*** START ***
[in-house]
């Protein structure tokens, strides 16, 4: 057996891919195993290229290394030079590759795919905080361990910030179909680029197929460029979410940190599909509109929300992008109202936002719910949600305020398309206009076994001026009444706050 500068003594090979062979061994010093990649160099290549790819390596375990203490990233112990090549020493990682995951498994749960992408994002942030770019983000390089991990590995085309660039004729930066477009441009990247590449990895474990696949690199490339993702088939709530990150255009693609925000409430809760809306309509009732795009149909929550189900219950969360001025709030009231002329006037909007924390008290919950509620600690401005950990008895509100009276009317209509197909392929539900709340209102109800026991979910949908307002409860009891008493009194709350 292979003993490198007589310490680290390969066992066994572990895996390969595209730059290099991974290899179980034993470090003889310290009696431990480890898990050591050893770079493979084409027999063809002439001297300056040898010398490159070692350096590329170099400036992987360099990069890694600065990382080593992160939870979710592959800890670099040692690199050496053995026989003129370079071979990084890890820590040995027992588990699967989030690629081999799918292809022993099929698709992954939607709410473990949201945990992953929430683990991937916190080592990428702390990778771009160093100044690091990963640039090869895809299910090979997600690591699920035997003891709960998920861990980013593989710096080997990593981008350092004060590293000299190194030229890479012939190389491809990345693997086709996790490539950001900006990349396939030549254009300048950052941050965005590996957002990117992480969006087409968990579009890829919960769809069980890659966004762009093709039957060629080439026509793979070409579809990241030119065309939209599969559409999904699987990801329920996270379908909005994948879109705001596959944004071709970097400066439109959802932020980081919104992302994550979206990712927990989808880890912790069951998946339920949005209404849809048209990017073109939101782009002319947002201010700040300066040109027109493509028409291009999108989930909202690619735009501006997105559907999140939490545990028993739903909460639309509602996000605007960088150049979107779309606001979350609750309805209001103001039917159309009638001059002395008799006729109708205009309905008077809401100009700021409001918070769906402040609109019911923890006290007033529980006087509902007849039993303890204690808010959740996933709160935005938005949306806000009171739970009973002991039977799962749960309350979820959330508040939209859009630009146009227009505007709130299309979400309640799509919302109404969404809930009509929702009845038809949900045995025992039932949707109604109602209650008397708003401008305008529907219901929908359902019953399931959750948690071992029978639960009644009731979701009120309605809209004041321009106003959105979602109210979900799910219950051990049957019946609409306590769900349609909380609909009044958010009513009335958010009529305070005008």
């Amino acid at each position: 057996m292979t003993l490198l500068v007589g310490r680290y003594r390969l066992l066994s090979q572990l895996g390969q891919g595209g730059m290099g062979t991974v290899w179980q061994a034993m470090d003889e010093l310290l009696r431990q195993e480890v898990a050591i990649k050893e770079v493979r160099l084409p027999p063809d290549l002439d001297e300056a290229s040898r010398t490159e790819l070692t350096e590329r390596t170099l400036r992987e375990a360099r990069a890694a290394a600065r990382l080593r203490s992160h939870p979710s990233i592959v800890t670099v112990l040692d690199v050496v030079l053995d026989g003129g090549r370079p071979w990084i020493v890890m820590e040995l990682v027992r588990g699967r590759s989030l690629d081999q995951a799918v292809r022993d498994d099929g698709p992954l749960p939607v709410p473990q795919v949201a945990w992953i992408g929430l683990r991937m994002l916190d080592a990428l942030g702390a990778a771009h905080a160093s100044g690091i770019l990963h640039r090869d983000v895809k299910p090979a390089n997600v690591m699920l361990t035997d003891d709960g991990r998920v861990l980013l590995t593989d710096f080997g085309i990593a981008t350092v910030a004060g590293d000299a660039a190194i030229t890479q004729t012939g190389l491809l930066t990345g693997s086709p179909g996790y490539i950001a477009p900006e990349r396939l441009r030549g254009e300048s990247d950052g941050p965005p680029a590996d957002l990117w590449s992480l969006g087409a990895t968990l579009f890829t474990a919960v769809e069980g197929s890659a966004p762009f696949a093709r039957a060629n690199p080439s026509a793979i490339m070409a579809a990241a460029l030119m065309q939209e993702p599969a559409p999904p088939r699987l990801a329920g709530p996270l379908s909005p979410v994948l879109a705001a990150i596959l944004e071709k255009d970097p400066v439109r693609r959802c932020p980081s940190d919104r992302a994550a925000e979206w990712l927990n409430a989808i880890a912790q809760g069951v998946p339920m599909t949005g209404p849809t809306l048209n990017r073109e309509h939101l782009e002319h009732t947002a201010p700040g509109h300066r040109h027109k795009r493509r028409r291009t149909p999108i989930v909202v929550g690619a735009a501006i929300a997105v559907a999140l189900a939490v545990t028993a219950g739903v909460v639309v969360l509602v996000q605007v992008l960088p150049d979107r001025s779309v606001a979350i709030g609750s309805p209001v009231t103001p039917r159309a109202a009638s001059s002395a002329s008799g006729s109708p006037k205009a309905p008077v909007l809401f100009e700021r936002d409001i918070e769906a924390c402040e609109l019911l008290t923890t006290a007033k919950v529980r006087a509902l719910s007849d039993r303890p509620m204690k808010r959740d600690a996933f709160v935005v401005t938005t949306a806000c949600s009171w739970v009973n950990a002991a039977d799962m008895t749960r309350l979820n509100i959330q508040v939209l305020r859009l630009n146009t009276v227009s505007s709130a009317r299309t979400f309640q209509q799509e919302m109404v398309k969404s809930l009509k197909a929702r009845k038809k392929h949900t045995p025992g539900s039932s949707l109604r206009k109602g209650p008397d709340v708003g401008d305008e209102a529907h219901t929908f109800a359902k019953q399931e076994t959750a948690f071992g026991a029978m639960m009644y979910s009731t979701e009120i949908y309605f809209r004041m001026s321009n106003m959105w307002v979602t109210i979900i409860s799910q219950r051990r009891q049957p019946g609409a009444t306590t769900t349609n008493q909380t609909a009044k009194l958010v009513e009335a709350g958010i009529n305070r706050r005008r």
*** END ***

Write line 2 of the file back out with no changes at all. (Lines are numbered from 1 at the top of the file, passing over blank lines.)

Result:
């Protein structure tokens, strides 16, 4: 057996891919195993290229290394030079590759795919905080361990910030179909680029197929460029979410940190599909509109929300992008109202936002719910949600305020398309206009076994001026009444706050 500068003594090979062979061994010093990649160099290549790819390596375990203490990233112990090549020493990682995951498994749960992408994002942030770019983000390089991990590995085309660039004729930066477009441009990247590449990895474990696949690199490339993702088939709530990150255009693609925000409430809760809306309509009732795009149909929550189900219950969360001025709030009231002329006037909007924390008290919950509620600690401005950990008895509100009276009317209509197909392929539900709340209102109800026991979910949908307002409860009891008493009194709350 292979003993490198007589310490680290390969066992066994572990895996390969595209730059290099991974290899179980034993470090003889310290009696431990480890898990050591050893770079493979084409027999063809002439001297300056040898010398490159070692350096590329170099400036992987360099990069890694600065990382080593992160939870979710592959800890670099040692690199050496053995026989003129370079071979990084890890820590040995027992588990699967989030690629081999799918292809022993099929698709992954939607709410473990949201945990992953929430683990991937916190080592990428702390990778771009160093100044690091990963640039090869895809299910090979997600690591699920035997003891709960998920861990980013593989710096080997990593981008350092004060590293000299190194030229890479012939190389491809990345693997086709996790490539950001900006990349396939030549254009300048950052941050965005590996957002990117992480969006087409968990579009890829919960769809069980890659966004762009093709039957060629080439026509793979070409579809990241030119065309939209599969559409999904699987990801329920996270379908909005994948879109705001596959944004071709970097400066439109959802932020980081919104992302994550979206990712927990989808880890912790069951998946339920949005209404849809048209990017073109939101782009002319947002201010700040300066040109027109493509028409291009999108989930909202690619735009501006997105559907999140939490545990028993739903909460639309509602996000605007960088150049979107779309606001979350609750309805209001103001039917159309009638001059002395008799006729109708205009309905008077809401100009700021409001918070769906402040609109019911923890006290007033529980006087509902007849039993303890204690808010959740996933709160935005938005949306806000009171739970009973002991039977799962749960309350979820959330508040939209859009630009146009227009505007709130299309979400309640799509919302109404969404809930009509929702009845038809949900045995025992039932949707109604109602209650008397708003401008305008529907219901929908359902019953399931959750948690071992029978639960009644009731979701009120309605809209004041321009106003959105979602109210979900799910219950051990049957019946609409306590769900349609909380609909009044958010009513009335958010009529305070005008």